Azure, Business Intelligence, Data Science

Modelling your Data in Azure Data Lake

One of my project roles at the moment (I have a few!) is that I am architecting a major Azure implementation for a global brand. I’m also helping with the longer-term ‘vision’ of how that might shape up. I love this part of my job and I’m living my best life doing this piece; I love seeing a project take shape until the end users, whether they are business people or more strategic C-level, get the benefit of the data. At Data Relish, I make your data work for different roles organizations of every purse and every purpose, and I learn a lot from the variety of consulting pieces that I deliver.

If you’ve had even the slightest look at the Azure Portal, you will know that it has oodles of products that you can use in order to create an end-to-end solution. I selected Azure Data Lake for a number of reasons:

  • I have my eye on the Data Science ‘prize’ of doing advanced analytics later on, probably in Azure Databricks as well as Azure Data Lake. I want to make use of existing Apache Spark skills and Azure Data Lake is a neat solution that will facilitate this option.
  • I need a source that will cater for the shape of the data…. or the lack of it….
  • I need a location where the data can be accessed globally since it will be ingesting data from global locations.

In terms of tooling, there is always the Azure Data Lake tools for Visual Studio. You can watch a video on this topic here. But how do you get started with the design approach? So how do I go about the process of designing solutions for the Azure Data Lake? There are many different approaches and I have been implementing Kimball methodologies for years.

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With this particular situation, I will be using the Data Vault methodology. I know that there are different schools of thought but I’ve learned from Dan Lindstedt in particular, who has been very generous in sharing his expertise; here is Dan’s website here. I have delivered this methodology elsewhere previously for an organization who have billions USD turnover, and they are still using the system that I put in place; it was particularly helpful approach for an acquisition scenario, for example.

 

Building a Data Vault starts with the modeling process, and this starts with a view of the existing datamodel of a transactional source system. The purpose of the data vault modelling lifecycle is to produce solutions to the business faster, at lower cost and with less risk, that also have a clear supported afterlife once I’ve moved onto another project for another customer.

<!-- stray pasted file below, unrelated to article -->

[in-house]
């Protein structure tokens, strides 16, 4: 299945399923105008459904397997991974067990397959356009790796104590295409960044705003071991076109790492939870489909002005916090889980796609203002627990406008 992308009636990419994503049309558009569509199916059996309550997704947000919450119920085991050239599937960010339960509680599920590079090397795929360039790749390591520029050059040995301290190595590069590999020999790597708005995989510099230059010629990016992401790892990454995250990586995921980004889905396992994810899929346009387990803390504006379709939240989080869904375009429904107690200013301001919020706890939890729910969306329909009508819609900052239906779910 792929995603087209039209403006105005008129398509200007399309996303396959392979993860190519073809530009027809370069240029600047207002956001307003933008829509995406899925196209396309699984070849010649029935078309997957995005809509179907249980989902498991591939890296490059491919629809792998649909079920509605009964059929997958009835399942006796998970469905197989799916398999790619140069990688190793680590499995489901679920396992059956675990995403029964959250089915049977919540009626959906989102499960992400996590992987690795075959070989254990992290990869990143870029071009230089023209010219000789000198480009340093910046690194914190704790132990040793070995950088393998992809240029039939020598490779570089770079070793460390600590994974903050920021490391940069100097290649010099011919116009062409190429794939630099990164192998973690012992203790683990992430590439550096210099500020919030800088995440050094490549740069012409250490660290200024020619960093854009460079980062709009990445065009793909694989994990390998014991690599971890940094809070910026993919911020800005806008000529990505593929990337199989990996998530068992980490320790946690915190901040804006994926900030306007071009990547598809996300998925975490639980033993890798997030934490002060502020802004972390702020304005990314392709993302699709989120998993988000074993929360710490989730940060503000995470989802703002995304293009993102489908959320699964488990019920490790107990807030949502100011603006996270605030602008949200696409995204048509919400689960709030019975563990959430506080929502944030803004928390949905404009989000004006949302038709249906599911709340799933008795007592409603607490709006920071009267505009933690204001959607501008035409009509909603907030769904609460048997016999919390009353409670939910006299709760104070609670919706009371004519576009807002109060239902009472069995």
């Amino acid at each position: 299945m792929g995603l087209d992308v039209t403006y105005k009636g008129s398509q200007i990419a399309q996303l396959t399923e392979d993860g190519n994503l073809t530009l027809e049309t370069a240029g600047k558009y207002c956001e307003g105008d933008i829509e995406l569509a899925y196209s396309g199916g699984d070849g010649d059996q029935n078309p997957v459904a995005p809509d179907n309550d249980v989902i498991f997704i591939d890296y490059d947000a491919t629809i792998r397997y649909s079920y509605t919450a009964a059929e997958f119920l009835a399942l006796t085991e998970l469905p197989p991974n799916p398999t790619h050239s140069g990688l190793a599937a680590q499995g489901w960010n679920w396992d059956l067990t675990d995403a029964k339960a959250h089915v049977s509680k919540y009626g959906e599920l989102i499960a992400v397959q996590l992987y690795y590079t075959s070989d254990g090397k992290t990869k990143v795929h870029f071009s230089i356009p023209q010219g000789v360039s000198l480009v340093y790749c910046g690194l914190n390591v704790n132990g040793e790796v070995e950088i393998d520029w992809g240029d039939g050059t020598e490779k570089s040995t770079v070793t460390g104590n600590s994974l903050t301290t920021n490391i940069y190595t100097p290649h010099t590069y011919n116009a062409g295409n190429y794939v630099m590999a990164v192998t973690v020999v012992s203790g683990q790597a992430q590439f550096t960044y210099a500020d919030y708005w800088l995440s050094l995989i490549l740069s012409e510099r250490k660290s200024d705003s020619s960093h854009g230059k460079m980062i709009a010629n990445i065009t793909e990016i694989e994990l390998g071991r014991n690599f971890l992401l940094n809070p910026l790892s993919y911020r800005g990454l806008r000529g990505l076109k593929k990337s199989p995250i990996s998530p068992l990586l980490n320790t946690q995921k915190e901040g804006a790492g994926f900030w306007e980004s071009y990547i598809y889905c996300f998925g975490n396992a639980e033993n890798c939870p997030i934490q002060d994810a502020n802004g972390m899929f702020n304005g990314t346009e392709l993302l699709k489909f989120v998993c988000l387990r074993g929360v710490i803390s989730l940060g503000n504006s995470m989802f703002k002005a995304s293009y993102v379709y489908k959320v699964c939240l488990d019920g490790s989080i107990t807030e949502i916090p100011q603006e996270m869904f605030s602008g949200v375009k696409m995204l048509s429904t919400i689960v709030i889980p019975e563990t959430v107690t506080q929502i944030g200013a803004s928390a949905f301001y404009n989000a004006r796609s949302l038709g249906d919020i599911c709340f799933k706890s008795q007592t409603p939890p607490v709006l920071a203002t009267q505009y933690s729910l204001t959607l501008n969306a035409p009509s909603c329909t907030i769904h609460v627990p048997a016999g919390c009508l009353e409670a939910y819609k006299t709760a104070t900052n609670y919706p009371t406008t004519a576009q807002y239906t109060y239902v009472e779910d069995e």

Data Vault is a database modeling technique where the data is considered to belong to one of three entity types: hubs, links,and satellites:

 

  • Hubs contain the key attributes of business entities (such as geography, products, and customers)
  • Links define the relations between the hubs (for example, customer orders or product categories).

 

  • Satellites contain all other attributes related to hubs or links. Satellites include all attribute change history.

 

The result is an Entity Relationship Diagram (ERD), which consists of Hubs, Links and Satellites. Once I’d settled on this methodology, I needed to hunt around for something to use.

How do you go about designing and using an ERD tool for a Data Vault? I found a few options. For the enterprise, I found  WhereScape® Data Vault Express. That looked like a good option, but I had hoped to use something open-source so other people could adopt it across the team. It wasn’t clear how much it would cost, and, in general, if I have to ask then I can’t afford it! So far, I’ve settled on SQL Power Architect so that I can get the ‘visuals’ across to the customer and the other technical team, including my technical counterpart at the customer who picks up when I’m at a conference. This week I’m at Data and BI Summit in Dublin so my counterpart is picking up activities during the day, and we are touching base during our virtual stand-ups.

StockSnap_DotsSo, I’m still joining dots as I go along.

If you’re interested in getting started with Azure Data Lake, I hope that this gets you some pointers from the design process.

I’ll go into more detail in future blogs but I need to get off writing this blog and do some work!